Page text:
The report says while global estimates of waste are reliant so far on a weak evidence base, there is little doubt that the scale is substantial. It has been estimated that as much as 30% of all food grown worldwide may be lost or wasted before and after it reaches the consumer. Some estimates have placed it as high as 50%.

SEE: Finfacts article, Sept 2009; Norman Borlaug - - Father of Green Revolution - - dies; Credited with saving more lives than any other person who has ever lived

There needs to be a worldwide agricultural revolution, with farmers growing more food at less cost to the environment, UK Environment Secretary Caroline Spelman and International Development Secretary Andrew Mitchell said on Monday.

Responding to the report, Spelman and Mitchell said that there was a role for governments, the private sector and consumers to play throughout the entire food system in achieving future food security.

Caroline Spelman said: "We need a global, integrated approach to food security, one that looks beyond the food system to the inseparable goals of reducing poverty, tackling climate change and reducing biodiversity loss – and the UK Government is determined to show the international leadership needed to make that happen.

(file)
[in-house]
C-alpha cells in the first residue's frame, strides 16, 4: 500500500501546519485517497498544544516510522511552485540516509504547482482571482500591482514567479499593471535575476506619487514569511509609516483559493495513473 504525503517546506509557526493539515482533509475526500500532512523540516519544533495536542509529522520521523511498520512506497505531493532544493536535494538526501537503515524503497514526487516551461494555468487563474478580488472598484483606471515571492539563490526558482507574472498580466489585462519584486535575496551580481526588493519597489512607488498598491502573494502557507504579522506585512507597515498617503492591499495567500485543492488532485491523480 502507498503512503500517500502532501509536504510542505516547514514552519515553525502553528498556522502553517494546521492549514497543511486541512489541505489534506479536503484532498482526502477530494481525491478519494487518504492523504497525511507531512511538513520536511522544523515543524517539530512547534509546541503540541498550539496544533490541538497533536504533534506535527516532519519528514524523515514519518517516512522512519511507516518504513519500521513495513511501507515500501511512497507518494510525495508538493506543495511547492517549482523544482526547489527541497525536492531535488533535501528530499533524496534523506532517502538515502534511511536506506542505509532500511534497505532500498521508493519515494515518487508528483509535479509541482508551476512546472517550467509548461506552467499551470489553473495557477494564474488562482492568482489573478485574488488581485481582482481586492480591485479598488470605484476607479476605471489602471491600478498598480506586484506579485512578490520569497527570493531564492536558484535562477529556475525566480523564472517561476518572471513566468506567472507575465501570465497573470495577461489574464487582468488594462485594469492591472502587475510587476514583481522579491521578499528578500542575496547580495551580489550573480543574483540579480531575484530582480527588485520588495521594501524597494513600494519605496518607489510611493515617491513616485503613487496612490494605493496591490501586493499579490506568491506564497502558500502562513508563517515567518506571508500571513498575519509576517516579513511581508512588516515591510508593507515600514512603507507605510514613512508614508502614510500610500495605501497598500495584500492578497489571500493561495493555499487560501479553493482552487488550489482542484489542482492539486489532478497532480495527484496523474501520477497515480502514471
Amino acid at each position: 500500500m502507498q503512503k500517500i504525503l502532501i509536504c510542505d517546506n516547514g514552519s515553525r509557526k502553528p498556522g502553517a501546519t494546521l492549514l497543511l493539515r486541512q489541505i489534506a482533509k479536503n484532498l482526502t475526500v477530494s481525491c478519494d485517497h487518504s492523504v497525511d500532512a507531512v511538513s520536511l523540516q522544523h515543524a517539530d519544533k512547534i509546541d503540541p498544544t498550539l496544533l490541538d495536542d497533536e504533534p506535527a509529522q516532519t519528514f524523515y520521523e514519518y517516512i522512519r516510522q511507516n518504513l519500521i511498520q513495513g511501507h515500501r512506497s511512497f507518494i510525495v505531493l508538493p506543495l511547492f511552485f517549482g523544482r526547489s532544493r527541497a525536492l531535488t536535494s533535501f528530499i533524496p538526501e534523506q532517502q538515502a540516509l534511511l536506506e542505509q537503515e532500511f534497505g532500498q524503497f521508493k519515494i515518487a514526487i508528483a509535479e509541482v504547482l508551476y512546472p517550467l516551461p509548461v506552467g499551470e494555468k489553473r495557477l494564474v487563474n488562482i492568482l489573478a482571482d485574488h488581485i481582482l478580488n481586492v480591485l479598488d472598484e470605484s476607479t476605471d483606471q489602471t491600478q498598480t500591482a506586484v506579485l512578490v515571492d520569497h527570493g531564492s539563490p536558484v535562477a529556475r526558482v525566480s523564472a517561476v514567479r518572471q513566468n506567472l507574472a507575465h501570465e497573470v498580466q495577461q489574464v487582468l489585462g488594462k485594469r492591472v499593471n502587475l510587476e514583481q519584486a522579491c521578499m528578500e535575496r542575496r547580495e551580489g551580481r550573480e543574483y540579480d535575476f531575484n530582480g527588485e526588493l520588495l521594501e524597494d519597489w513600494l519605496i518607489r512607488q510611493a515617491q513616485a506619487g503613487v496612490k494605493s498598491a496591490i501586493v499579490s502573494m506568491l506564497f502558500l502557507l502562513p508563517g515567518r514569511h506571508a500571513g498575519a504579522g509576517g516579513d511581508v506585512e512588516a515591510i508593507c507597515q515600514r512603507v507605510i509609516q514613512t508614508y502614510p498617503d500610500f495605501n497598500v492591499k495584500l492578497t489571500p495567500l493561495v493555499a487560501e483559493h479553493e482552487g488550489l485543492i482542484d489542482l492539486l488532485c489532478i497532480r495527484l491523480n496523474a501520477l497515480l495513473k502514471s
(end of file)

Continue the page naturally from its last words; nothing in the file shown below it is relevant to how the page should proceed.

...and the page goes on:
“We can unlock an agricultural revolution in the developing world, which would benefit the poorest the most, simply by improving access to knowledge and technology, creating better access to markets and investing in infrastructure.

“To fuel this revolution, we must open up global markets, boost global trade and make reforms that help the poorest.  Trade restrictions must be avoided, especially at times of scarcity. And we must manage price volatility by building trust and cooperation  - - and in particular by creating greater transparency around the true levels of food stocks.”

Andrew Mitchell said: “Addressing rural poverty in developing countries while producing enough food to provide for a growing global population needs a sustained focus on agriculture. As well as boosting economic growth, investment in agriculture means the poorest countries are able to feed their populations and are more resilient to shocks caused by changing global food prices.

“This report makes very clear the implications of a population increase to nine billion people by 2050 - - two billion more hungry mouths to feed, less land available to feed them from, higher rates of malnutrition, and increasing food price volatility that will hit the world’s poor hardest."